Threshold Cryptography refers to a system whereby multiple parties are required to engage in a cryptographic process, either to produce a digital signature (for example to sign a document) or to decrypt a file or a piece of data. This can be accomplished by dividing a key into multiple “shares”, and devising a system that requires multiple shares in order to perform the cryptographic operations. Threshold Cryptography systems are characterized as (n, t+1), where n refers to the number of shares and t+1 refers to the number of shares required to perform crypto operations. Up to “t” shares can be compromised without affecting the security of the system.
For example in a (3, 2) system, a key is divided into 3 shares and any 2 can combine to sign or decrypt files. A single share can be compromised without losing security.
Note that in this kind of scheme the key is not simply divided up into sections, the shares are derived using “scary math”, so if an adversary gets hold of one of the shares, it doesn’t actually reveal any information about the key.
Threshold Cryptography has a number of use cases, including:
- Securing private keys for applications like BitCoin wallets. Private keys (which are used to unlock BitCoin transactions) can be stored across multiple devices, making the keys more difficult for hackers to steal, and improving the security of your Bitcoins.
- Securing keys for decrypting sensitive data. Multiple shares would be required to decrypt the data, making the private key more difficult for hackers and other adversaries to obtain.
- Providing for a multi-party signature, without having to combine multiple different private keys. The parties would use the “shares” to participate in the signatory process and the final signature would represent a single private key.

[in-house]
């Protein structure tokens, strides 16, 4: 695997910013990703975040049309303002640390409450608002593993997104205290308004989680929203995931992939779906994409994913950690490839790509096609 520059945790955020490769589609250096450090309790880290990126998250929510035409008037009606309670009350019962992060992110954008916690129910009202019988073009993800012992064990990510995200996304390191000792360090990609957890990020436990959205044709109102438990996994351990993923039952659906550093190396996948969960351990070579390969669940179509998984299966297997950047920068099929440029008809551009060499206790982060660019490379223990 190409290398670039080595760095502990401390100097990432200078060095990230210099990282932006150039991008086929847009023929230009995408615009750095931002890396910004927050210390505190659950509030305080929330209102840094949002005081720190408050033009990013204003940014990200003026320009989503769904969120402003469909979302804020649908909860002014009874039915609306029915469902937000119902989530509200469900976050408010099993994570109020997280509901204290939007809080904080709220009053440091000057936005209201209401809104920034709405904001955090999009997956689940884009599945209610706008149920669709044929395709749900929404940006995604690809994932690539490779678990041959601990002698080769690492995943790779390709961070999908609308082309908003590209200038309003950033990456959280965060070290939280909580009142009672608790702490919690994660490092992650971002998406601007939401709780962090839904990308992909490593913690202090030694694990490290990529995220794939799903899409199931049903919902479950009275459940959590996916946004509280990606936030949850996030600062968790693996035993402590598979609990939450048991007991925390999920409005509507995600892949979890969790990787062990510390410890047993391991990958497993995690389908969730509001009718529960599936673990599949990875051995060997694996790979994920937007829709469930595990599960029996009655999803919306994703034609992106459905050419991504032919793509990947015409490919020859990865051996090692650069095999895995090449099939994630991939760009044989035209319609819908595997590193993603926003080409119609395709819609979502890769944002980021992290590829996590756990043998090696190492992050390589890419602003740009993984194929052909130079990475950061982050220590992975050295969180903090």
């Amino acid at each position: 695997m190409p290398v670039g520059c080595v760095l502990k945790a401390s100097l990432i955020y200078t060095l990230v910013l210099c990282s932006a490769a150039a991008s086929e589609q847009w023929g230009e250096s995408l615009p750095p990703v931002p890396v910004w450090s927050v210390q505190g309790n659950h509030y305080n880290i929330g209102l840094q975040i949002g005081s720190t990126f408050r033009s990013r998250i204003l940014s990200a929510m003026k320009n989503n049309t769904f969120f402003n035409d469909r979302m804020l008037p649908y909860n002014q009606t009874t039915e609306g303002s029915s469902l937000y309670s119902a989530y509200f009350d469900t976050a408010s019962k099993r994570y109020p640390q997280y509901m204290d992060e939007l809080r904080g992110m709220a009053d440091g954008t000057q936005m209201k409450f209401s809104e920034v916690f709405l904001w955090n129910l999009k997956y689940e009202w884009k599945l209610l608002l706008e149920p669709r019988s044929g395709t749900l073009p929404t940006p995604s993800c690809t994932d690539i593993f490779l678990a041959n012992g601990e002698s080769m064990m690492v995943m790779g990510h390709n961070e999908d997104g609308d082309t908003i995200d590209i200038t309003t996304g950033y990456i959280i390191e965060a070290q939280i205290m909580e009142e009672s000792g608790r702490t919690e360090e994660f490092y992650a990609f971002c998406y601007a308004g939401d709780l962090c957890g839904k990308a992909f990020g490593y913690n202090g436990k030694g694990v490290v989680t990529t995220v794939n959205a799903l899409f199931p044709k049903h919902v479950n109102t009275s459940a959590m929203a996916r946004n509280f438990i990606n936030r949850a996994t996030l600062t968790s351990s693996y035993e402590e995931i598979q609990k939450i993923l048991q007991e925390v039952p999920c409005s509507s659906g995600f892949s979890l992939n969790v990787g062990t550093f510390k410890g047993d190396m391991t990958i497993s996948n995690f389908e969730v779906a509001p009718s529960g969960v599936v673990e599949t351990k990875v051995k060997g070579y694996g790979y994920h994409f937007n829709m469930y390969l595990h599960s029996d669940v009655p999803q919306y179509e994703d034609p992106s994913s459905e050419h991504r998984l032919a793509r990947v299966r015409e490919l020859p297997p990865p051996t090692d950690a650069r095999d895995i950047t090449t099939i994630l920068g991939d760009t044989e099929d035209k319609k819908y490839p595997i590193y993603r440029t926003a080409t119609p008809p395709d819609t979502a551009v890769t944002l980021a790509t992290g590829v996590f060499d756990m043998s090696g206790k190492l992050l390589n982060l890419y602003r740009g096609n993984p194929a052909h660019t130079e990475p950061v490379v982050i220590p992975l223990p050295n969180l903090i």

- Social password recovery – a private key’s shares could be distributed to friends and relatives (or to a lawyer or notary) to be used to recover a lost password or key. None of the “bearers” would have enough information to act on their own (or for a hacker to exploit) however this could provide a failsafe recovery for a forgotten password or lost key.
- Distribution of public and private keys. In fact, one of the early use cases for Threshold Cryptography was to support a distributed CA model for an ad-hoc mobile network, to improve the resilience and security of the network. A similar model could be applied to a blockchain network (which is a similar model), and could be used to either improve the security around Hyperledger Fabric’s CA process, or to support a distributed CA for a public version of a Hyperledger Fabric network.
In all the above scenarios, if any of the “shares” were lost or compromised, new shares could be generated and distributed without having to revoke and re-generate the underlying private key.
Threshold cryptography can be used in combination with tokenization to devise a system where data can be securely shared between users without revealing the data to third-party observers or adversaries, without having to reveal or share secret keys between the end users or any intermediary systems. Anon Solutions is currently doing research in this area, which will be discussed in a future blog post.
If you have any questions or comments, or are interested in any of the solutions discussed, please send me a note.